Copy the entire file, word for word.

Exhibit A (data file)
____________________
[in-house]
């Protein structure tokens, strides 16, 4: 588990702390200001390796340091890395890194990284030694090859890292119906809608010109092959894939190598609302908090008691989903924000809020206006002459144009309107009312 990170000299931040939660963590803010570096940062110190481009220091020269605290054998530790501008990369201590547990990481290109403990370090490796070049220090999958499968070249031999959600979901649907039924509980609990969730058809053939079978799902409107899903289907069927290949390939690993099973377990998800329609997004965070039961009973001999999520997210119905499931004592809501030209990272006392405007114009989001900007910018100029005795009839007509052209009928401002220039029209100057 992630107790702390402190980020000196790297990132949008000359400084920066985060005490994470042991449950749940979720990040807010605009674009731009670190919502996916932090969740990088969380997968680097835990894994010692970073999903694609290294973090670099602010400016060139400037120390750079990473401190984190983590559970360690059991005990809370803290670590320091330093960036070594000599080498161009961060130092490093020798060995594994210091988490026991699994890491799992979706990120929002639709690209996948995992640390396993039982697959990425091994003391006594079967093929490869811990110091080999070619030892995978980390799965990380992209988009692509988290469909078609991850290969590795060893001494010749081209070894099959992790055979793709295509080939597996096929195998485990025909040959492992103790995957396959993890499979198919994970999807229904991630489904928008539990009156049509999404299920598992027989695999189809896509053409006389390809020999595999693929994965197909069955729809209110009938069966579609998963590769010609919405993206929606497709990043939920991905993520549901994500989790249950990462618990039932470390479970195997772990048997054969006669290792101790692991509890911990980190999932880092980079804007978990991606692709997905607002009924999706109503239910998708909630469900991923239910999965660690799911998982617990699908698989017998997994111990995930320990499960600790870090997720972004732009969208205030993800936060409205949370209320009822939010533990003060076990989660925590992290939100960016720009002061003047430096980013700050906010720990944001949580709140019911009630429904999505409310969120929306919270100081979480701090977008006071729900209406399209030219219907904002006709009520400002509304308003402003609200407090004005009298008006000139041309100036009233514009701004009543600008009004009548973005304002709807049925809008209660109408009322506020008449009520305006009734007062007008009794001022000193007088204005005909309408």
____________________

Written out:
[in-house]
């Protein structure tokens, strides 16, 4: 588990702390200001390796340091890395890194990284030694090859890292119906809608010109092959894939190598609302908090008691989903924000809020206006002459144009309107009312 990170000299931040939660963590803010570096940062110190481009220091020269605290054998530790501008990369201590547990990481290109403990370090490796070049220090999958499968070249031999959600979901649907039924509980609990969730058809053939079978799902409107899903289907069927290949390939690993099973377990998800329609997004965070039961009973001999999520997210119905499931004592809501030209990272006392405007114009989001900007910018100029005795009839007509052209009928401002220039029209100057 992630107790702390402190980020000196790297990132949008000359400084920066985060005490994470042991449950749940979720990040807010605009674009731009670190919502996916932090969740990088969380997968680097835990894994010692970073999903694609290294973090670099602010400016060139400037120390750079990473401190984190983590559970360690059991005990809370803290670590320091330093960036070594000599080498161009961060130092490093020798060995594994210091988490026991699994890491799992979706990120929002639709690209996948995992640390396993039982697959990425091994003391006594079967093929490869811990110091080999070619030892995978980390799965990380992209988009692509988290469909078609991850290969590795060893001494010749081209070894099959992790055979793709295509080939597996096929195998485990025909040959492992103790995957396959993890499979198919994970999807229904991630489904928008539990009156049509999404299920598992027989695999189809896509053409006389390809020999595999693929994965197909069955729809209110009938069966579609998963590769010609919405993206929606497709990043939920991905993520549901994500989790249950990462618990039932470390479970195997772990048997054969006669290792101790692991509890911990980190999932880092980079804007978990991606692709997905607002009924999706109503239910998708909630469900991923239910999965660690799911998982617990699908698989017998997994111990995930320990499960600790870090997720972004732009969208205030993800936060409205949370209320009822939010533990003060076990989660925590992290939100960016720009002061003047430096980013700050906010720990944001949580709140019911009630429904999505409310969120929306919270100081979480701090977008006071729900209406399209030219219907904002006709009520400002509304308003402003609200407090004005009298008006000139041309100036009233514009701004009543600008009004009548973005304002709807049925809008209660109408009322506020008449009520305006009734007062007008009794001022000193007088204005005909309408």